Reader Lachie of SA writes:
Always identity politics and Always the victim card.
Wait for the ultra vague story of a fake attack on a scarf.
Recent media reporting is creating “division, hatred and fear” and has unfairly laid the blame for Melbourne’s coronavirus spike on Muslims, according to the Islamic Council of Victoria.
Herald Sun newspaper columnist Andrew Bolt and Sky News commentator Peta Credlin have been among those in the media over the past few days to lay blame for the rise in cases at the feet of multicultural communities.
ICV vice president Adel Salman said there was no evidence that Muslims were responsible for causing the surge in cases but that hasn’t stopped some media outlets from focusing on the community.
“It plays to a narrative and it’s picked up by those who believe that narrative, that ‘here we go again, Muslims are a threat, they are either trying to harm us with guns and bombs and cars, or now through the virus',” he told SBS News.“It’s completely unfair, there is no evidence for it and it doesn’t help. It doesn’t help make us safer, it doesn’t tackle the problem. It stigmatises the community and creates division, hatred and fear - and that ultimately hurts us all."
Several of Victoria’s recent coronavirus clusters have been based in the north and north-western suburbs, areas with high multicultural populations and with large Muslim communities.
These areas have been designated as community transmission hotspots by the state government, and testing has been ramped up there.
SBS extract ends
Here's the Islamic Council of Victoria's statement.
The ICV is concerned and disappointed with recent media reporting which supports unfounded speculation that the spike and resurgence of COVID-19 in recent weeks can be traced back to Eid which was over a month ago.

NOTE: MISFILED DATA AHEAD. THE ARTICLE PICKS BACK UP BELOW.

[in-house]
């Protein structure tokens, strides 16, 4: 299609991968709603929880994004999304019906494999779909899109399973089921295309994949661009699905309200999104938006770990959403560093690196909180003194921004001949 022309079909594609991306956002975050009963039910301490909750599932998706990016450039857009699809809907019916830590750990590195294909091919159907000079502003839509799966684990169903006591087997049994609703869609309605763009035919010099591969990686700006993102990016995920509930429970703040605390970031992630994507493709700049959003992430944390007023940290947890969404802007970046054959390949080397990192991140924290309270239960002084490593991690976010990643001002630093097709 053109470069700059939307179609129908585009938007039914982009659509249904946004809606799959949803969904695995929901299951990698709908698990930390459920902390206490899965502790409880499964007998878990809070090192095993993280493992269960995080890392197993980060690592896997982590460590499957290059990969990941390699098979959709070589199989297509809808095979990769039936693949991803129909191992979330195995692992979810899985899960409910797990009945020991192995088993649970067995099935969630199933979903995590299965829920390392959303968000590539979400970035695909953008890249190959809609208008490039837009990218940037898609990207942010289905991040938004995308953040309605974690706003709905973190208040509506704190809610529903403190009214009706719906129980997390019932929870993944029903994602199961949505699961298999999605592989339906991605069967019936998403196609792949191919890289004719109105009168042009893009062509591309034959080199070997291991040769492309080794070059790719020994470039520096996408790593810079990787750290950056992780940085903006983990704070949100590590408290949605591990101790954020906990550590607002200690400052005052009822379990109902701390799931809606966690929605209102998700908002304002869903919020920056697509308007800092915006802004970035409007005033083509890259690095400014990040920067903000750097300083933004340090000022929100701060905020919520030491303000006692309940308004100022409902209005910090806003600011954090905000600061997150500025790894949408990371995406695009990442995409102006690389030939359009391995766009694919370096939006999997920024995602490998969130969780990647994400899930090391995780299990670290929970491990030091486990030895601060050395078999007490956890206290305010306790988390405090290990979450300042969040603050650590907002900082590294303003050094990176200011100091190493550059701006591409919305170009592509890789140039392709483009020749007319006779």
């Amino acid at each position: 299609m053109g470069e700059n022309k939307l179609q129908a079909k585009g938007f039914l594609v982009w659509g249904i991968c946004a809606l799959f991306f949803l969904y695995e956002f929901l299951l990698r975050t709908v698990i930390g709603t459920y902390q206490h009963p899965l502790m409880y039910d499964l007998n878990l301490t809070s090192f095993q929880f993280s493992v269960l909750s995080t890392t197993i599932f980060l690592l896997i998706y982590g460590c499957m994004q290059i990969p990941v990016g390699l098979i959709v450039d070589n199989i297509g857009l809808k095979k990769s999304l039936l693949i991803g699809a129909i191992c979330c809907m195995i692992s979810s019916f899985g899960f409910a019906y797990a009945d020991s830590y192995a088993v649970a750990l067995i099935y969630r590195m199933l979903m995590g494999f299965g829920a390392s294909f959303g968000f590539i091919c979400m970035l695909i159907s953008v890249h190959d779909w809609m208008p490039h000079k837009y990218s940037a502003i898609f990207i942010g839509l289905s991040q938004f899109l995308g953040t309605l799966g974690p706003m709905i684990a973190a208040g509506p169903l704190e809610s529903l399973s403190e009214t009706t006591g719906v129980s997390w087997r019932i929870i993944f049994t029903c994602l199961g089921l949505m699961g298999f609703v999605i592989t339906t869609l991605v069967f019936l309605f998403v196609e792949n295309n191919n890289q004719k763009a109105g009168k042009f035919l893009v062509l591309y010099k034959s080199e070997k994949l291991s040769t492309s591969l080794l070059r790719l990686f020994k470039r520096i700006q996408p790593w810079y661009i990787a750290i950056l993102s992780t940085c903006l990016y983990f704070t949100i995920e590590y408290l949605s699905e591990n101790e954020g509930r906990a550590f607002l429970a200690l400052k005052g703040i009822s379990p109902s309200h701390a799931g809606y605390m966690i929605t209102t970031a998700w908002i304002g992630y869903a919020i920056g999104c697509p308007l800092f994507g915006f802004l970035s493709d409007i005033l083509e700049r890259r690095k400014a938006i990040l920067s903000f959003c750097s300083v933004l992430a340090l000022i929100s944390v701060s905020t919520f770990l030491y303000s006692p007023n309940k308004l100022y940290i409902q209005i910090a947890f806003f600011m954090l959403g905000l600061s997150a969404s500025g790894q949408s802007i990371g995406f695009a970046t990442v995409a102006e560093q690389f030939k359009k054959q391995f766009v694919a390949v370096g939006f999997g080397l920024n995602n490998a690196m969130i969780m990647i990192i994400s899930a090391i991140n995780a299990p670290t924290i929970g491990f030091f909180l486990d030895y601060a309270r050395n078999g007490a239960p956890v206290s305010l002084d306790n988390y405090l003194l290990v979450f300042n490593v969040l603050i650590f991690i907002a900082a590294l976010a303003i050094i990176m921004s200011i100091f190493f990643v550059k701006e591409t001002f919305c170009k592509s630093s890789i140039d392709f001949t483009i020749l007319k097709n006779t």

Government and health authorities have not confirmed the source of the outbreak. So, any connection to Eid and by implication the Muslim community is grossly unfair and represents barely concealed Islamophobia at a time when it is more important than ever to remain united in our fight against this pandemic.
ICV President Mohamed Mohideen, stated: “Its clear that this virus does not discriminate. It could be members in some areas today and other suburbs tomorrow, and as such we all have a responsibility to heed the guidelines and advice provided by the State Health Authorities and make sure it does not spread”.
The ICV along with all multicultural and multifaith organisations in Victoria have played a key role in disseminating important public health messages to their respective communities and continue to do so today. As Victorian Premier Daniel Andrews states, “we are all in this together” and we need to support each other and work towards keeping our community safe.
It is vital during these times of heightened emotions and stress that the media reports events accurately and responsibly. Sensationalist and inflammatory targeting of particular communities creates division and anger and undermines efforts to maintain community harmony. We all suffer as a result.
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And here are a couple of the factual and measured reports which have upset the perpetually upset ICV.